We are in Dar Sofia, and a great little out of the way place it is, although easy to reach as cars can get quite close. Settled in we head down to the bright lights and hustle and bustle of Djem Al Fnaa Square.
Djem El Fnaa

Djem El Fnaa

Fruits in Djem El Fnaa

Fruits in Djem El Fnaa


First things first – we have an orange juice before dinner – and at 50 cents it is great, although possibly a bit watered down. Soon after we are touted and go in for a meal at one of the stalls. It is nothing special but it is quick and relatively cheap. Back home and off to sleep.

Posted by lostagain 11:14 Archived in Morocco Comments (0)

In the saddle again

more road trip

sunny 31 °C

In the saddle again
by the road

by the road


We head up to Erfoud to then divert across towards Ouazarzate. First stop in Erfoud is a clothing shop to get a shirt like Lotfi’s that I admired. Pick out one in a light green, and L some sandals. Grab a drink, then grab some money from the ATM before heading to the fossil (museum). About 15 kms from Erfoud there are some marble deposits from the Cretaceous and Devonian periods The marble is not high quality, but it does have masses of fossils embedded in it. There are trilobites, ammonites and the forebears of squids (don’t remember the name). The balck marble in some cases is so heavily populated with the squid that it looks like a mass extinction (no, i have no evidence to back that up). The man at Mnara Marble spent quite a time taking us through the process and works before showing us the products in the showroom. There was some great slabs there, but very little presented the way I like. I could see great possibilities for it though. I did like the single squids up to 2 metres long that had been chased out and presented individually. In the end we bought a few small trinkets as souvenirs.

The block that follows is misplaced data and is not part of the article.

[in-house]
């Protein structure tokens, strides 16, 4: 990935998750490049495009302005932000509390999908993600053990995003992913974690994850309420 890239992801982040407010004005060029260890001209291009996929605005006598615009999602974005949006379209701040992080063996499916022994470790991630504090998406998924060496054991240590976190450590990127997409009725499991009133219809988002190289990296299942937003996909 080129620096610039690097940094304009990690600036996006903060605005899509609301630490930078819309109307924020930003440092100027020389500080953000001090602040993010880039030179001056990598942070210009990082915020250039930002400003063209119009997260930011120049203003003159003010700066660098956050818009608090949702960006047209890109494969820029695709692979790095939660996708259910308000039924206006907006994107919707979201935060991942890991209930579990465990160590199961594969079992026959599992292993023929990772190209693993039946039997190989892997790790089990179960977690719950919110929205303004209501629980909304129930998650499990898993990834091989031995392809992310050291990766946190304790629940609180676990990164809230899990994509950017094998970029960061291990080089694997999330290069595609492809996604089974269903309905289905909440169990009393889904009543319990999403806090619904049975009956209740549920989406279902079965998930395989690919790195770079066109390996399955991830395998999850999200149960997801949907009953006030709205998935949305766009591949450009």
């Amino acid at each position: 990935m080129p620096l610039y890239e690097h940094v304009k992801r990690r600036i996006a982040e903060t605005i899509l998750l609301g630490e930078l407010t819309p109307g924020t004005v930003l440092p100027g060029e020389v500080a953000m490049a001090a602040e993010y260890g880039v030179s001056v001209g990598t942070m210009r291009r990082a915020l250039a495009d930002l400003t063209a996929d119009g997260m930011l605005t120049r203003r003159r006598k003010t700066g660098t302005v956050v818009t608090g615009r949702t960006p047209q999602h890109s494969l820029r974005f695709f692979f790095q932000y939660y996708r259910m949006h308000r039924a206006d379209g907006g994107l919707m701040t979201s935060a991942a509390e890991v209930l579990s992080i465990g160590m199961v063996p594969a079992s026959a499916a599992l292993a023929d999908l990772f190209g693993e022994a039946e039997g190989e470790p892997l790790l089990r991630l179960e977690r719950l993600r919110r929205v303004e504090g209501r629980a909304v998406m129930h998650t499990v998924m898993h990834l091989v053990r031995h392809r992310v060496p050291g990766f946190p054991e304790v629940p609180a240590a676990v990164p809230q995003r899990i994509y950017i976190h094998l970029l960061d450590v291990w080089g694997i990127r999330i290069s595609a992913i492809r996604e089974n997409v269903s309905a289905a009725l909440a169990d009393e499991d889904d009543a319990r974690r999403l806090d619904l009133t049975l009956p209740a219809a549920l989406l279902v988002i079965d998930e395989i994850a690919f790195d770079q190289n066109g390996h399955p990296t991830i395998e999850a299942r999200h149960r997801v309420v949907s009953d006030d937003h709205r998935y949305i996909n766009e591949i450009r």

Todra gorgeous

Todra gorgeous


On the road again we head west towards Todra Gorge. This is a single short chasm over one hundred metres deep and is extremely dramatic. It is hard to get over the scale of it. It is very popular with tour groups, which makes it all the more amazing that the approach road is a narrow potholed thing with very few places for two buses to pass each other. The road at the gorge itself is being redone with the river through there being diverted – quite a mess while it gets done. But a must see if you have enough time in Morocco and do not mind a lot of driving.
Todra Gorge

Todra Gorge


Head on to our stop for the night – the Xaluca hotel at Dades. Michele at Yokhima Morocce has done a great job getting us this one – it is easily the most luxury we will get on this trip. We get a dip in the pool before dinner, very refreshing. Dinner is a smorgasbord, a mix of euro and local, but also keeping it fairly safe. So filling, if not exciting. Bed beckons at the end of an exhausting day and we accept.

Posted by lostagain 11:12 Archived in Morocco Comments (0)

Camels In Merzouga

Our friendly camels

30 °C

In Merzouga